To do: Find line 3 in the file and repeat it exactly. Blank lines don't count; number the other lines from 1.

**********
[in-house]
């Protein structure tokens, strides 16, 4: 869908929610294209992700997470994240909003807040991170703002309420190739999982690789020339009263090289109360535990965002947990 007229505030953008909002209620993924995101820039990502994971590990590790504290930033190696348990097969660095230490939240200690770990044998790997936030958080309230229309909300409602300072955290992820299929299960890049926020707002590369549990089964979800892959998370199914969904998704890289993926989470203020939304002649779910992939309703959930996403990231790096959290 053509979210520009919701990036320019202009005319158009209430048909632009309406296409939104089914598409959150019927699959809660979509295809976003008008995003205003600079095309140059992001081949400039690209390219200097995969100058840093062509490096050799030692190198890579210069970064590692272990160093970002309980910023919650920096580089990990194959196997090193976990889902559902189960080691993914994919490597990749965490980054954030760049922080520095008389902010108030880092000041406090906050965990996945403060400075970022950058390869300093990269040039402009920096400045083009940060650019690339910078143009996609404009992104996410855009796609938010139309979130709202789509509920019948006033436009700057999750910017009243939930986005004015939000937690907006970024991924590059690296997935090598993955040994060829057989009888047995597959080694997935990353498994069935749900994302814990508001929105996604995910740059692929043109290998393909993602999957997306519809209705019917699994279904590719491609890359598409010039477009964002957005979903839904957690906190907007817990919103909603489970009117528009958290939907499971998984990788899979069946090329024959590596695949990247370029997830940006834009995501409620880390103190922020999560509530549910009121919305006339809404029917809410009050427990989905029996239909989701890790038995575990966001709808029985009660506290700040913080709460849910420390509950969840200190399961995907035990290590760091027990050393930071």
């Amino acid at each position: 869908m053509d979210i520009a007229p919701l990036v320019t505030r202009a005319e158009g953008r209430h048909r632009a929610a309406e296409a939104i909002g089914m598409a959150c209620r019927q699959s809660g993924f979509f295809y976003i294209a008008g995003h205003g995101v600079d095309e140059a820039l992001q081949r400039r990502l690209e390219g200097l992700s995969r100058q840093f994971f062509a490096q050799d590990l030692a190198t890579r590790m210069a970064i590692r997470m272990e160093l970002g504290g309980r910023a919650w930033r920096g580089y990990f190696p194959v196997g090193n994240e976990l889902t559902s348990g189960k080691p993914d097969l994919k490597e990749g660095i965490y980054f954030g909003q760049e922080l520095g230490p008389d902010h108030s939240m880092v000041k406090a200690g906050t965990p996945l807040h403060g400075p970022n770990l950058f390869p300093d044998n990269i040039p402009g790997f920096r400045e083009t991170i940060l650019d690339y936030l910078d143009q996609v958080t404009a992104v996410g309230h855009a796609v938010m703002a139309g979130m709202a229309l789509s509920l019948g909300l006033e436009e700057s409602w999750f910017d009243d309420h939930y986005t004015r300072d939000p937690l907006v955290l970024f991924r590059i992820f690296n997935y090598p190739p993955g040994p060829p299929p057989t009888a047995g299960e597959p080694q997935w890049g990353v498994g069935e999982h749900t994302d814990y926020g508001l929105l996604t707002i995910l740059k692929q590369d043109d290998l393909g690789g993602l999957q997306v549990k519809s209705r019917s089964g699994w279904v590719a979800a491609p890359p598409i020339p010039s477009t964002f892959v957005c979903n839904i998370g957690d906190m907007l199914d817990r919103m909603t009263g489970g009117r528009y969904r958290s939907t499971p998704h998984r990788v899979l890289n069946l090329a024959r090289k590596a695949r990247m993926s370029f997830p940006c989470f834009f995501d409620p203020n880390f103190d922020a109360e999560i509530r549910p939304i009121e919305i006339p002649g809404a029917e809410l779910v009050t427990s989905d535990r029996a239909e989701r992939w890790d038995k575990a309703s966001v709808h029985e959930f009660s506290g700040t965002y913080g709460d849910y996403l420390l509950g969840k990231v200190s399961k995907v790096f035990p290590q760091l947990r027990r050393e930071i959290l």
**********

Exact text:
């Amino acid at each position: 869908m053509d979210i520009a007229p919701l990036v320019t505030r202009a005319e158009g953008r209430h048909r632009a929610a309406e296409a939104i909002g089914m598409a959150c209620r019927q699959s809660g993924f979509f295809y976003i294209a008008g995003h205003g995101v600079d095309e140059a820039l992001q081949r400039r990502l690209e390219g200097l992700s995969r100058q840093f994971f062509a490096q050799d590990l030692a190198t890579r590790m210069a970064i590692r997470m272990e160093l970002g504290g309980r910023a919650w930033r920096g580089y990990f190696p194959v196997g090193n994240e976990l889902t559902s348990g189960k080691p993914d097969l994919k490597e990749g660095i965490y980054f954030g909003q760049e922080l520095g230490p008389d902010h108030s939240m880092v000041k406090a200690g906050t965990p996945l807040h403060g400075p970022n770990l950058f390869p300093d044998n990269i040039p402009g790997f920096r400045e083009t991170i940060l650019d690339y936030l910078d143009q996609v958080t404009a992104v996410g309230h855009a796609v938010m703002a139309g979130m709202a229309l789509s509920l019948g909300l006033e436009e700057s409602w999750f910017d009243d309420h939930y986005t004015r300072d939000p937690l907006v955290l970024f991924r590059i992820f690296n997935y090598p190739p993955g040994p060829p299929p057989t009888a047995g299960e597959p080694q997935w890049g990353v498994g069935e999982h749900t994302d814990y926020g508001l929105l996604t707002i995910l740059k692929q590369d043109d290998l393909g690789g993602l999957q997306v549990k519809s209705r019917s089964g699994w279904v590719a979800a491609p890359p598409i020339p010039s477009t964002f892959v957005c979903n839904i998370g957690d906190m907007l199914d817990r919103m909603t009263g489970g009117r528009y969904r958290s939907t499971p998704h998984r990788v899979l890289n069946l090329a024959r090289k590596a695949r990247m993926s370029f997830p940006c989470f834009f995501d409620p203020n880390f103190d922020a109360e999560i509530r549910p939304i009121e919305i006339p002649g809404a029917e809410l779910v009050t427990s989905d535990r029996a239909e989701r992939w890790d038995k575990a309703s966001v709808h029985e959930f009660s506290g700040t965002y913080g709460d849910y996403l420390l509950g969840k990231v200190s399961k995907v790096f035990p290590q760091l947990r027990r050393e930071i959290l």